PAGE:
Start News articles about dating violence

News articles about dating violence

Teens told the researchers that sometimes they didn’t step in because they wanted to avoid fanning the flames of teenage drama.

Girls were more likely than boys to intervene, and students who had themselves been victims of sexual violence or dating aggression were more likely to intervene than students without that personal history.

Unfortunately, the early years are also a time when dating violence can begin -- and it's more widespread than you may think.

In fact, one in three high school students experience some form of abuse from a dating partner.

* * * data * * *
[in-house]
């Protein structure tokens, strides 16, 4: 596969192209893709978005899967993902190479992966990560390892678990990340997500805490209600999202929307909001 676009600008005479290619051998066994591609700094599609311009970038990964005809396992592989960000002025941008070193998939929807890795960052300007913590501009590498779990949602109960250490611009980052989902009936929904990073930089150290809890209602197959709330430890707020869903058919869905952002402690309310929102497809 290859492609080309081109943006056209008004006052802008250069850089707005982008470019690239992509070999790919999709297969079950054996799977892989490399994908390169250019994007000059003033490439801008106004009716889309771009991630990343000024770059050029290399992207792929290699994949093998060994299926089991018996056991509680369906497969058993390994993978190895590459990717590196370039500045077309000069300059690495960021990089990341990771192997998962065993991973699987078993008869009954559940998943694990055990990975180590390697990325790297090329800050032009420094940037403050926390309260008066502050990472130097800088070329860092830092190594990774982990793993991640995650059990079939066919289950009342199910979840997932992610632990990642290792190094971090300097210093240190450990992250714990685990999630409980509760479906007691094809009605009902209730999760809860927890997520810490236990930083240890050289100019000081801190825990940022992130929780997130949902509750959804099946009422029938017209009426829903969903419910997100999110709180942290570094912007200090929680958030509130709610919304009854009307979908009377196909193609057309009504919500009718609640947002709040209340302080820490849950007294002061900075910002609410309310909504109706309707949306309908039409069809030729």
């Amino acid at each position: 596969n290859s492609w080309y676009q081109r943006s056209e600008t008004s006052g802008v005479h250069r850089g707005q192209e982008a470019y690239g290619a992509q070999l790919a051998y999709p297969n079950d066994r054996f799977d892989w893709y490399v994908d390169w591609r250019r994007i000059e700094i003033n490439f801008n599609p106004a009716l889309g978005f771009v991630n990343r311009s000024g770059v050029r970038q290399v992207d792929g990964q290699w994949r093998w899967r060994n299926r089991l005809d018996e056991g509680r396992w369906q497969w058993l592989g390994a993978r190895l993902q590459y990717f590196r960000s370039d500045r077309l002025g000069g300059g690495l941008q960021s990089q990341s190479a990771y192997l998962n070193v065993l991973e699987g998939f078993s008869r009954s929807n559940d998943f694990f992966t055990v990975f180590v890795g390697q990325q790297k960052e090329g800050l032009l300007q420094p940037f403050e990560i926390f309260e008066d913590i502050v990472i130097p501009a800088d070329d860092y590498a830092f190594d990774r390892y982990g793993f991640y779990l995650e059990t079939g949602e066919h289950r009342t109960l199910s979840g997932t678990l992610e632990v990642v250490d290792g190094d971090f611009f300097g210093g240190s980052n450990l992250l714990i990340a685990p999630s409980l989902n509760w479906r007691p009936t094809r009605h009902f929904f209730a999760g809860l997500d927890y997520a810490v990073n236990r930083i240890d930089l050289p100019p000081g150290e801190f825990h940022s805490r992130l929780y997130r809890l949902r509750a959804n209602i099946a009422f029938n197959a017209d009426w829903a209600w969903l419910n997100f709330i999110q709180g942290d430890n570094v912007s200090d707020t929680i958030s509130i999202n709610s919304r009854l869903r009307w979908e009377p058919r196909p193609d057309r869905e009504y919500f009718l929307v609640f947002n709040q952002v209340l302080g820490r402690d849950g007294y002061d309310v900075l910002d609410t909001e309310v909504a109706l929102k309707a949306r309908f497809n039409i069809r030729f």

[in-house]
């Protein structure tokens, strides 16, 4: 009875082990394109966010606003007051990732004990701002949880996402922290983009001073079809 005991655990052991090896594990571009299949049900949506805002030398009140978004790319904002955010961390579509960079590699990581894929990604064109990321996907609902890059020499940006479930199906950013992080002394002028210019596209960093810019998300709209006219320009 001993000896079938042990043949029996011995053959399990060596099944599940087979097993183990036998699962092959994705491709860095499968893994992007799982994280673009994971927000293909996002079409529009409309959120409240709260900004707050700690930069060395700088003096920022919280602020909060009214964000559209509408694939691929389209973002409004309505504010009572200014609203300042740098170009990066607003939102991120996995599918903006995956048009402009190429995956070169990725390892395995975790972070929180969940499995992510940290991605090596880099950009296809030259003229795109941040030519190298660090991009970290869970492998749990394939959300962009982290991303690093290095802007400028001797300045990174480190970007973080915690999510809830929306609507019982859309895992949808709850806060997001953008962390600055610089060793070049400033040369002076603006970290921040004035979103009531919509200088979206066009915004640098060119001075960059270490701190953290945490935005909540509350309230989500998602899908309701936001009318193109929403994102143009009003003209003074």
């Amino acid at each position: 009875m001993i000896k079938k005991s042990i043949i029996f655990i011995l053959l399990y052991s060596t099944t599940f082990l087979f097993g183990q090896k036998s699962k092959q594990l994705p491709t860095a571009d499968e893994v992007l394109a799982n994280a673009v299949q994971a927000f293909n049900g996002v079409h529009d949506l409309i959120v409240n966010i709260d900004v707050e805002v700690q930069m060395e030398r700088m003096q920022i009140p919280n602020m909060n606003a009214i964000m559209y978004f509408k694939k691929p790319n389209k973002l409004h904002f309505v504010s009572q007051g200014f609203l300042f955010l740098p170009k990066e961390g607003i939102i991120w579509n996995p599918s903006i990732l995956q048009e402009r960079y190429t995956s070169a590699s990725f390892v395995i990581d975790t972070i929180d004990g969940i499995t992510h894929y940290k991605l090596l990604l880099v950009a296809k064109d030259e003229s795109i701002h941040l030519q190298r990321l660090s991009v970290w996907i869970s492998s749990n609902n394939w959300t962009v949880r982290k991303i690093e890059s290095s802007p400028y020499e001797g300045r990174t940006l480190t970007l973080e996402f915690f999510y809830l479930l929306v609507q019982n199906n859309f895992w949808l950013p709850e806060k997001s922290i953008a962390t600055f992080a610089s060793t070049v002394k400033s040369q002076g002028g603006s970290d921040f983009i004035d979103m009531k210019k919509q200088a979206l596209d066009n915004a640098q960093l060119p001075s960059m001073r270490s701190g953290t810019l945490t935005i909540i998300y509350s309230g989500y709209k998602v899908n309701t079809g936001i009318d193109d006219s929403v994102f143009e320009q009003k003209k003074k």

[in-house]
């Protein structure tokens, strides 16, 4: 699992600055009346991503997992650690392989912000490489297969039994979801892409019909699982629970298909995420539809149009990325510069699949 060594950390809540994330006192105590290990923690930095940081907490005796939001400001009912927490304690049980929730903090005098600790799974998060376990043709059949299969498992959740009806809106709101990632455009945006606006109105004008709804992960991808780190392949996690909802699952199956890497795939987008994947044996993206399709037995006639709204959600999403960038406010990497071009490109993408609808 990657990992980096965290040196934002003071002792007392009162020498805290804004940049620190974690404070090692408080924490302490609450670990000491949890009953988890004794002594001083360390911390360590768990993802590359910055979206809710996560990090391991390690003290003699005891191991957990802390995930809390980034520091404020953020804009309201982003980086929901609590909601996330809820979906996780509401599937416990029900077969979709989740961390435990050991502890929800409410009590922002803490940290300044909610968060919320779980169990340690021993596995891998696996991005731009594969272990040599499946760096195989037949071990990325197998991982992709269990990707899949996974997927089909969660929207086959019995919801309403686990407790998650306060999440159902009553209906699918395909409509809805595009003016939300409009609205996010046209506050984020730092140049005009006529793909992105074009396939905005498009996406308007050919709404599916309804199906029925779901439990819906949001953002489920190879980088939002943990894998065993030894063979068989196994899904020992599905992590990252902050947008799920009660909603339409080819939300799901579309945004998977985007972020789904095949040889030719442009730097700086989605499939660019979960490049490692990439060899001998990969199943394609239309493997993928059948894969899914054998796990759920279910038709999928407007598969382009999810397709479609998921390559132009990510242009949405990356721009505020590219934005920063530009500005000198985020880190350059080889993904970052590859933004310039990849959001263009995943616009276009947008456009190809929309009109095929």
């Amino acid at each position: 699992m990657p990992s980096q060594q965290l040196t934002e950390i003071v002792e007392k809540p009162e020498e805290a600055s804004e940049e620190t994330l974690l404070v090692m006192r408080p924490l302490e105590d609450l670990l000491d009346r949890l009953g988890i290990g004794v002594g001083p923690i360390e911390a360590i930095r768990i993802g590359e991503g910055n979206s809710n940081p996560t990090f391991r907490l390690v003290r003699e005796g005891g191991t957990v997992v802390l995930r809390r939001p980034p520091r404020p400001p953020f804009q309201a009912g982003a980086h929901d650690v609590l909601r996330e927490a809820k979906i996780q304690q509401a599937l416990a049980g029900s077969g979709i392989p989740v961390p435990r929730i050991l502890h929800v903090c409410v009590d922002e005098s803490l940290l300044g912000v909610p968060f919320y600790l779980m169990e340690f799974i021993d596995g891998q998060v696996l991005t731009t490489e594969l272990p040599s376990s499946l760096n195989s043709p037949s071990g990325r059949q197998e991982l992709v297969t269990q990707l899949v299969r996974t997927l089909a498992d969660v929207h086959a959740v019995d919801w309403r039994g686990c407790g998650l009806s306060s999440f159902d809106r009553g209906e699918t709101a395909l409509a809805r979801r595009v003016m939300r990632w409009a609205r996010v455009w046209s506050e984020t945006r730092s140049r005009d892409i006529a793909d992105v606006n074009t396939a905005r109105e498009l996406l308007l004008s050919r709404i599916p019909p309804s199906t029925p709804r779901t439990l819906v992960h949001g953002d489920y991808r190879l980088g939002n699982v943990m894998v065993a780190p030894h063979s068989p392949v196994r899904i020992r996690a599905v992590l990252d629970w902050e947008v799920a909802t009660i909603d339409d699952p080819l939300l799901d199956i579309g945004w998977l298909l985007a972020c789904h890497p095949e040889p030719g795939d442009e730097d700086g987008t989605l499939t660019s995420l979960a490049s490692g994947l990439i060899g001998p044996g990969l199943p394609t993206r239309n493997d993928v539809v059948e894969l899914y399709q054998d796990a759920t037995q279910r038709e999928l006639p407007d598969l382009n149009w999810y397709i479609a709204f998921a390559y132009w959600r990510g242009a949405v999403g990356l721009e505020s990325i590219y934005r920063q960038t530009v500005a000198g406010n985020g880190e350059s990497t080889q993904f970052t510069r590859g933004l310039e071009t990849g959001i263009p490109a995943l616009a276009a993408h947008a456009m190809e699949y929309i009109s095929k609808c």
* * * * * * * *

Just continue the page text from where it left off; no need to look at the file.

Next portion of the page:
Many teens do not report it because they are afraid to tell friends and family. Youth who experience dating violence are more likely to experience the following: Additionally, youth who are victims of dating violence in high school are at higher risk for victimization during college.

A 2017 CDC Report [PDF 4.32MB] found that approximately 7% of women and 4% of men who ever experienced rape, physical violence, or stalking by an intimate partner first experienced some form of partner violence by that partner before 18 years of age. Communicating with your partner, managing uncomfortable emotions like anger and jealousy, and treating others with respect are a few ways to keep relationships healthy and nonviolent.

Teens were also more likely to intervene when they saw aggressive behavior in real life, as opposed to on social media.

You can’t stop a fight on Facebook, one teen said, because it’s not like you’re going to drive to someone’s house and turn off the computer.

Unhealthy relationships can start early and last a lifetime.